Tired of your eyes constantly watering?
Want to find a solution for your red, dry, itchy eyes?
Dry eye disease can seriously harm your quality of life. It can cause severe irritation and even infection in severe cases.
Symptoms of dry eye disease include:
- Red, dry eyes
- Itchiness in and around the eye
- A gritty-feeling in the eye
- Light sensitivity
- Excessive watering of the eyes
Visit Memorial Eye Center - Riley Fuzzel for effective and lasting dry eye relief.
How Dry Eye Disease Develops & How to Treat It
Dry eye disease is an increasingly common eye condition that can happen either because the eye is not producing enough tears, or because tears are evaporating too quickly, leaving the eyes without enough moisture to function comfortably.
This can happen for several reasons including allergies, side effects from medications, hormonal changes, and illness.
Depending on the cause and exact symptoms of your dry eyes, our Spring eye doctors will be able to prescribe treatments and medications aimed at increasing the amount of tears your eye produces and/or slowing the evaporation of tears to better hydrate your eyes.
What Are the Main Causes of Dry Eye?
Dry eye disease tends to affect people over the age of 50. This is because tear production slows as we age. As the lacrimal glands produce fewer tears, dry eye develops.
It's not uncommon for some women to experience dry eye symptoms during pregnancy, menopause, or while using birth control pills. That's because hormone imbalances can reduce tear production.
Certain autoimmune diseases, like Sjögren’s syndrome, can cause white blood cells to attack your tear glands, thus reducing tear production. Other diseases like arthritis, lupus, and diabetes can also cause poor or insufficient tear production.
Certain medications can reduce mucus production (one of the 3 tear components) thus contributing to chronic dry eye.
They include antihistamines, antidepressants, diuretics, and beta-blockers.
Note that this is just a handful of causes. There are many other factors that can contribute to dry eye, including pollution and dry air, allergies, poor tear quality, dehydration, contact lens wear, and more.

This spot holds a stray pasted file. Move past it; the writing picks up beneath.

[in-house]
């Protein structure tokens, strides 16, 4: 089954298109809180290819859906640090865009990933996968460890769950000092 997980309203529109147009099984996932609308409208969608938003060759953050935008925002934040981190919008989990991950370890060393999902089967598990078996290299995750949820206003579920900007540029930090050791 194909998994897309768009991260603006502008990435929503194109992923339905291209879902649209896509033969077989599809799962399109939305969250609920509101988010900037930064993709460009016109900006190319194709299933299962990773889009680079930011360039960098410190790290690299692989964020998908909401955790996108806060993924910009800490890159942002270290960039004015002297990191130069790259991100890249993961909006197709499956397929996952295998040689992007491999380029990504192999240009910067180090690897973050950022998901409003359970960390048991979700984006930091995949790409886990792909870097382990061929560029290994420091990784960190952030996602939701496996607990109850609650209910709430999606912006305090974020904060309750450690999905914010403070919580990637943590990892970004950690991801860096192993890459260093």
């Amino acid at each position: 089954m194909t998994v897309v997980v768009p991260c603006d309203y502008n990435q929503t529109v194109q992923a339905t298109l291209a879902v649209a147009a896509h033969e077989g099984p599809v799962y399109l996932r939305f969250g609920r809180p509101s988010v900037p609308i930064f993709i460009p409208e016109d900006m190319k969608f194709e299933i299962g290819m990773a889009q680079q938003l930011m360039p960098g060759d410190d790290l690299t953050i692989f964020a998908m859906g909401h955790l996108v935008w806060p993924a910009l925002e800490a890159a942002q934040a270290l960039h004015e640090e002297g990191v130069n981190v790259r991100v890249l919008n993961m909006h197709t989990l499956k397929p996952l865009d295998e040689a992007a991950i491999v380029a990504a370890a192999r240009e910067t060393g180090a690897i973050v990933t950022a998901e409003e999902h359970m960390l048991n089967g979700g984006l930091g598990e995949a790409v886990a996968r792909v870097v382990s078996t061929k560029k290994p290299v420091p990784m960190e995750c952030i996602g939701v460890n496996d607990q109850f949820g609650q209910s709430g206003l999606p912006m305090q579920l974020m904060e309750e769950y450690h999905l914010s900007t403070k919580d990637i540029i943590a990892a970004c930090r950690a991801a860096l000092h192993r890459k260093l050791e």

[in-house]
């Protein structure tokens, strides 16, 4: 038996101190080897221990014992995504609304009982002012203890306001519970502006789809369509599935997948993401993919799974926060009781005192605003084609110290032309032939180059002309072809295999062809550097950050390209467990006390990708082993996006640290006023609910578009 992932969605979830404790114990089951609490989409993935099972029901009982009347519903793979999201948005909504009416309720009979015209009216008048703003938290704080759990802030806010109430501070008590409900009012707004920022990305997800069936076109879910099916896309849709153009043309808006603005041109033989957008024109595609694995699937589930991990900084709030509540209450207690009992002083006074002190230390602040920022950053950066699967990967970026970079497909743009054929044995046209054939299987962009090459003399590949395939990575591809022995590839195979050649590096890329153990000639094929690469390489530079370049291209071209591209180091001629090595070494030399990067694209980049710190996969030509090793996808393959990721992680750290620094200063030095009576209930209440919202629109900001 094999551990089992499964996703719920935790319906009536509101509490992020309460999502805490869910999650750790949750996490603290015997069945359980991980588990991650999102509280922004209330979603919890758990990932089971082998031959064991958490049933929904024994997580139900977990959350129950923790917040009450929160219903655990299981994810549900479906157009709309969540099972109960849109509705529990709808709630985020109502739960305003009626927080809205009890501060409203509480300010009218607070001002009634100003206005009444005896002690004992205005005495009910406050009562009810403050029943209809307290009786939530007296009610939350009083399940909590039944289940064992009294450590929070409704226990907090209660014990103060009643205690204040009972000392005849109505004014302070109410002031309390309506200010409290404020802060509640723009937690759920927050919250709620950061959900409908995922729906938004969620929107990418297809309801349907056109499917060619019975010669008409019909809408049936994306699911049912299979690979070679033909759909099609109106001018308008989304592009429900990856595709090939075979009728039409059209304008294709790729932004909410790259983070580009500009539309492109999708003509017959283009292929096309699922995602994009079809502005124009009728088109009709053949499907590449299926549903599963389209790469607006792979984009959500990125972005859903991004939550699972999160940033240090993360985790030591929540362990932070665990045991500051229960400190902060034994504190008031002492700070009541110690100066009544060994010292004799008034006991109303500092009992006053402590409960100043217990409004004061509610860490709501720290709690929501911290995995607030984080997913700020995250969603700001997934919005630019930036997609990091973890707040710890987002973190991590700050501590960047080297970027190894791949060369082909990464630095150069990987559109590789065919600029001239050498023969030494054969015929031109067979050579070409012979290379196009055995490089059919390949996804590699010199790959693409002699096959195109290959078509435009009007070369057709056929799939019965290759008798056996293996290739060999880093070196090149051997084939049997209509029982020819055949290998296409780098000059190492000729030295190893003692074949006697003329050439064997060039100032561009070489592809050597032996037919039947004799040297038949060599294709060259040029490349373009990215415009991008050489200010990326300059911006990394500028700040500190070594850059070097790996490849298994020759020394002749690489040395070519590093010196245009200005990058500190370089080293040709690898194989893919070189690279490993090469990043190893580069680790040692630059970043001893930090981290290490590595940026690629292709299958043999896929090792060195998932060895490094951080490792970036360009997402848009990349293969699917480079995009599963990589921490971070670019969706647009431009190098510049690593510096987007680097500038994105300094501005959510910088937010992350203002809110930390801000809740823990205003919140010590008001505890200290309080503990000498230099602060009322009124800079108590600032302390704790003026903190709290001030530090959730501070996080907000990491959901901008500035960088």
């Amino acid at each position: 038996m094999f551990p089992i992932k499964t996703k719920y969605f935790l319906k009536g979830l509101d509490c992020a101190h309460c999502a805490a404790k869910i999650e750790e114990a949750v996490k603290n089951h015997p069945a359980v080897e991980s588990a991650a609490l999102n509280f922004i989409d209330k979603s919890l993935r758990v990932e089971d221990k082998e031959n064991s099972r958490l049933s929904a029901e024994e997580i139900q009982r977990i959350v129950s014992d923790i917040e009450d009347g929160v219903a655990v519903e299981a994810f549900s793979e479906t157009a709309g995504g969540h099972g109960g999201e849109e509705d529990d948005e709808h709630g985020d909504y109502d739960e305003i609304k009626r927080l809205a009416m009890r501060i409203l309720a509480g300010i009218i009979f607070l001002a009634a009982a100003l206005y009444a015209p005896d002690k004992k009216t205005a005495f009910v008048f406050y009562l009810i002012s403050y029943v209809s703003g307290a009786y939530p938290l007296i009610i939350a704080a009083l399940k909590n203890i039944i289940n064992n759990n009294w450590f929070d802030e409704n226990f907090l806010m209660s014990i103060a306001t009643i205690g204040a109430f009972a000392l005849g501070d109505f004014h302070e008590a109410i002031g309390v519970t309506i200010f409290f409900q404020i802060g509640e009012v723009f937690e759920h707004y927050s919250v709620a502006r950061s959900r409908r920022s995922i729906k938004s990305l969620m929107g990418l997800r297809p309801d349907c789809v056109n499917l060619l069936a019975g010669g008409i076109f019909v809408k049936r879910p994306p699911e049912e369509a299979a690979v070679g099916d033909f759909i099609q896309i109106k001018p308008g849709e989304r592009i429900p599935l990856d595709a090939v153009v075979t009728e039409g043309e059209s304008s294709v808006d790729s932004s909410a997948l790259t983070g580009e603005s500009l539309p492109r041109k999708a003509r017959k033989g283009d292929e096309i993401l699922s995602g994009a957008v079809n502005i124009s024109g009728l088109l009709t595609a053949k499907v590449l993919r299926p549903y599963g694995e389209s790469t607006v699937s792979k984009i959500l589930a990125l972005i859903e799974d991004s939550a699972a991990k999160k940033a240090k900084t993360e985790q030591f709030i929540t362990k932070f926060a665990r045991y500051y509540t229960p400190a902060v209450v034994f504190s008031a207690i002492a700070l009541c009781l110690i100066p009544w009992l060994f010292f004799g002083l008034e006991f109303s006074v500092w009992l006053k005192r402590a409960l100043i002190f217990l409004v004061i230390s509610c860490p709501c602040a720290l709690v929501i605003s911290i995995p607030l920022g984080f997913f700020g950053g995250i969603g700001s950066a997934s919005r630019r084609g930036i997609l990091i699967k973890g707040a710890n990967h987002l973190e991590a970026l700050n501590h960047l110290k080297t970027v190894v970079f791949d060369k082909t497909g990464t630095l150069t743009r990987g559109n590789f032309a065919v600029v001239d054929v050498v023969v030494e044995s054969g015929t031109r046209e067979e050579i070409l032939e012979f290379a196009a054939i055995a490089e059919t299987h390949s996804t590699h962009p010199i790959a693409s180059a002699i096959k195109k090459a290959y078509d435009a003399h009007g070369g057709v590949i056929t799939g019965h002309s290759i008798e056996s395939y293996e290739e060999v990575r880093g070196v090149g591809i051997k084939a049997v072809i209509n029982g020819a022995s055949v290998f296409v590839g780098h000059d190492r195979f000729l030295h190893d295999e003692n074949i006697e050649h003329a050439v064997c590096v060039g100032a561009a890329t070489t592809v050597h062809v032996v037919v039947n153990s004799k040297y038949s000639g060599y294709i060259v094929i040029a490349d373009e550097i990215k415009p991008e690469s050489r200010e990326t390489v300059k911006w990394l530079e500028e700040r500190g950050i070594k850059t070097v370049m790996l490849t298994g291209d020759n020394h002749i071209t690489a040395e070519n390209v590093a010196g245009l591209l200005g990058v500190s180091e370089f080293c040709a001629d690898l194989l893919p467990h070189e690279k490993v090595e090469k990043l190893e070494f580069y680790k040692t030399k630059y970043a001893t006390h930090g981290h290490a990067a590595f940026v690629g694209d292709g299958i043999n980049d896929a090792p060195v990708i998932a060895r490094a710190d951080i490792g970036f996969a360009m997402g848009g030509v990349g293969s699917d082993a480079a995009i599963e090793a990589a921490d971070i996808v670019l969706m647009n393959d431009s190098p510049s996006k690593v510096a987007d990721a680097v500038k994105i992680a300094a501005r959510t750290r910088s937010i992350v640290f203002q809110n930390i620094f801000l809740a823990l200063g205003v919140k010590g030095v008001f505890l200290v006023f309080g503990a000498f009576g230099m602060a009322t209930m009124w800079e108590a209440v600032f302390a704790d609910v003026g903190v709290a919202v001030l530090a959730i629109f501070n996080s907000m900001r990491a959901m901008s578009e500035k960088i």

Dry Eyes Treatment in Spring
Meet our Eye Doctor
- Monday 9:00 am - 5:00 pm
- Tuesday 9:00 am - 6:00 pm
- Wednesday 9:00 am - 5:00 pm
- Thursday 9:00 am - 6:00 pm
- Friday 9:00 am - 5:00 pm
- Saturday Closed
- Sunday Closed
- United Healthcare
- Metlife Vision
- Anthem Blue Cross Blue Shield
Dry Eyes FAQs
Yes, some people can still wear contact lenses with dry eye syndrome. However, depending on its severity, you may need to carefully select the adequate contact lens for optimal clarity and comfort.
Oftentimes, because contact lenses sit on the eye, it's difficult for vital oxygen to reach the eye. This can worsen dry eye symptoms, and increase the risk of scratching or otherwise damaging your eye. Make sure to ask your eye doctor which contact lenses are most adapted to your condition.
Unfortunately, there is no known cure for dry eye syndrome. There are, however, many treatment options that offer lasting dry eye relief.
In rare extreme cases, dry eye syndrome can cause corneal ulcers. These ulcers can result in scarring on the eye, making it difficult for the cornea to focus light accurately. If left untreated, corneal ulcers and the associated scarring can result in blindness.
Below are a few tips that will help prevent dry eye symptoms:
- Point fans, heaters, and air vents so that they don’t directly blow into your eyes
- Eat foods high in omega-3 fatty acids
- Stay properly hydrated
- Take breaks during long tasks, especially those that require extended visual focus